Friday, April 22, 2011

Review: Whitesnake, "Forevermore"

Editor's Note: This review originally appeared at Something Else Reviews.

Maybe it’s because I was forced to listen to “Is This Love?” way too many times in the late 1980s, but for some reason, I just don’t hold Whitesnake in the same regard as many of my friends of a similar age. When I converted my music collection to CD in the 1990s, I repurchased every single record from many of my favorites of the same era. For Whitesnake, though, I opted for a compilation CD so I can get my fix of “Still of the Night” every now and then.

That said, the latest incarnation of the band has released a couple of very interesting records, including their 11th release Forevermore, which debuted in the Top 50 across multiple countries this month.

Tuesday, April 12, 2011

Review: Amon Amarth, "Surtur Rising"

"Surtur Rising" is an Amon Amarth album. Ultimately, that should be all I have to say in this review.

Few metal bands in recent memory have had a more consistent output than Amon Amarth, and while they’re not big on progression or trying new things, there’s certainly something to be said for knowing what you’re going to get when you hit the play button. In that, our Viking friends don’t disappoint.

All the elements are here: bludgeoning guitar riffs, Johan Hegg’s rage-filled growls about Viking heroes and villains and songs that are just as melodic as they are heavy. Surtur Rising won’t rank as the band’s best outing by a long shot, but it’s another worthy entry in the catalog.

Thursday, April 7, 2011

Review: Helstar, "Glory of Chaos"

More than a quarter century after releasing their debut record, the current lineup of Helstar has released the band’s heaviest record to date in Glory of Chaos.

Like its predecessor, 2008’s The King of Hell, this record leans more on thrash influences than the band’s earlier power/speed metal tendencies, but it’s a more potent recipe than that record. Glory of Chaos goes for the jugular immediately with album opener “Angels Fall to Hell,” a ripping number that finds vocalist James Rivera exploring some Painkiller-era Rob Halford screams on the chorus. The album never lets up from there.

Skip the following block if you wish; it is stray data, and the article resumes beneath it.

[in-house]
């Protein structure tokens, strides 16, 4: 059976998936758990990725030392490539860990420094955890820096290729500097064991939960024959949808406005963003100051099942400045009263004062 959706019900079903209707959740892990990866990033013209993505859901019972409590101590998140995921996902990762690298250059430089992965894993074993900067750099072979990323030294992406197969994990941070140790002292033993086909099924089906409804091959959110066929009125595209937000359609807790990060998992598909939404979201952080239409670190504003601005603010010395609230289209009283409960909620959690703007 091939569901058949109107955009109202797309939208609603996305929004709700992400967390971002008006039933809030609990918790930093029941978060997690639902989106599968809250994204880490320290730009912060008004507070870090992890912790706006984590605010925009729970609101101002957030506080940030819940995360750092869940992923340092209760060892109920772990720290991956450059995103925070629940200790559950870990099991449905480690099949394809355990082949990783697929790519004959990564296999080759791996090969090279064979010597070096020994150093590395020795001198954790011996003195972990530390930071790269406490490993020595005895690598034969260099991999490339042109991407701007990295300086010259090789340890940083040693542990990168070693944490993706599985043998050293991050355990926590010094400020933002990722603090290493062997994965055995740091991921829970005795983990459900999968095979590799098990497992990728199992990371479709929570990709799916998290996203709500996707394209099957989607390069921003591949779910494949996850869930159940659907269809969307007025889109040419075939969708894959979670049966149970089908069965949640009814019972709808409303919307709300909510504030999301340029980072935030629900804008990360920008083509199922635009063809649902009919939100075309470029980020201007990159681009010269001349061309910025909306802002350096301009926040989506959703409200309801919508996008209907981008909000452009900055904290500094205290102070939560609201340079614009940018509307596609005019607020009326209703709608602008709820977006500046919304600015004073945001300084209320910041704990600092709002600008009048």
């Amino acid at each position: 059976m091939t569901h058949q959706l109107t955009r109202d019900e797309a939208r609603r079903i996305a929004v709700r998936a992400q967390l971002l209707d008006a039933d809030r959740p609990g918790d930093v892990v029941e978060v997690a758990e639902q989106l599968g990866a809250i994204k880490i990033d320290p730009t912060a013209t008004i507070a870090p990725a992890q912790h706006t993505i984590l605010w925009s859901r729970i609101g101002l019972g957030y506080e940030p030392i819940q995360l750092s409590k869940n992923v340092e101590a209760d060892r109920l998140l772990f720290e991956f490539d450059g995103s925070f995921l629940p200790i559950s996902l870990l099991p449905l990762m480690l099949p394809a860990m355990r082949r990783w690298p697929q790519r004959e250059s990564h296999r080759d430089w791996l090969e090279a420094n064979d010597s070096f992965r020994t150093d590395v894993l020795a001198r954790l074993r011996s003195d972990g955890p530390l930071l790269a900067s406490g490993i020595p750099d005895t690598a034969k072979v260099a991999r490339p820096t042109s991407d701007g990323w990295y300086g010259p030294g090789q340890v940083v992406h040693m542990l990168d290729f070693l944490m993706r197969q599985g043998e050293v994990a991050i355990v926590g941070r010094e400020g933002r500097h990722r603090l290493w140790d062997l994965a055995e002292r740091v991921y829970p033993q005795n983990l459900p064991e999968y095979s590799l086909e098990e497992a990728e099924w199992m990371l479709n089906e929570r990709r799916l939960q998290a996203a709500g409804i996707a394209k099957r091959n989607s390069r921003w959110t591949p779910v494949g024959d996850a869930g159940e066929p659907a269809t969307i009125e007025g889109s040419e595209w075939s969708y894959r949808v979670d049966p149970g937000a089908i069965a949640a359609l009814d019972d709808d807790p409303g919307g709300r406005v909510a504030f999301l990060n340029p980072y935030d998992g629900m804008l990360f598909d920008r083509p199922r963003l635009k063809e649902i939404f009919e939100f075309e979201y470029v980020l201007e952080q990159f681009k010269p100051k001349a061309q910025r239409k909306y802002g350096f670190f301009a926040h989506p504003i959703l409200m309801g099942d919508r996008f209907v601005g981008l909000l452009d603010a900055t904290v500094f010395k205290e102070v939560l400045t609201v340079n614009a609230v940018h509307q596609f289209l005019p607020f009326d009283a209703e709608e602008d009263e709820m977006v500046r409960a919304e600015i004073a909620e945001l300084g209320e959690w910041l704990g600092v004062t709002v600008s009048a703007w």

Monday, April 4, 2011

Review: Tuck from Hell, "Thrashing"

It’s kind of hard to take a band named Tuck From Hell seriously, particularly when their record contains song titles like “Barbecue Beast,” “Tuckerz” and “Italian Stallion” and the cover features a cartoon guy wielding a chainsaw and flamethrower. But if you’re a fan of old-school 1980s thrash, it’s kind of hard not to like them.

Tuck From Hell clearly draws its inspiration from the 1980s titans of thrash — Metallica, Megadeth, Testament. Unlike those bands, though, you won’t find many heavy topics on Thrashing. Instead, the band takes the more light-hearted approach of early Anthrax or D.R.I.

Freebies: Decibel streaming new Vicious Rumors album

Listen to a stream of one of my favorite records of 2011 so far, the new Vicious Rumors album "Razorback Killers," at Decibel Magazine.

Also look for a review of the record here in the coming weeks.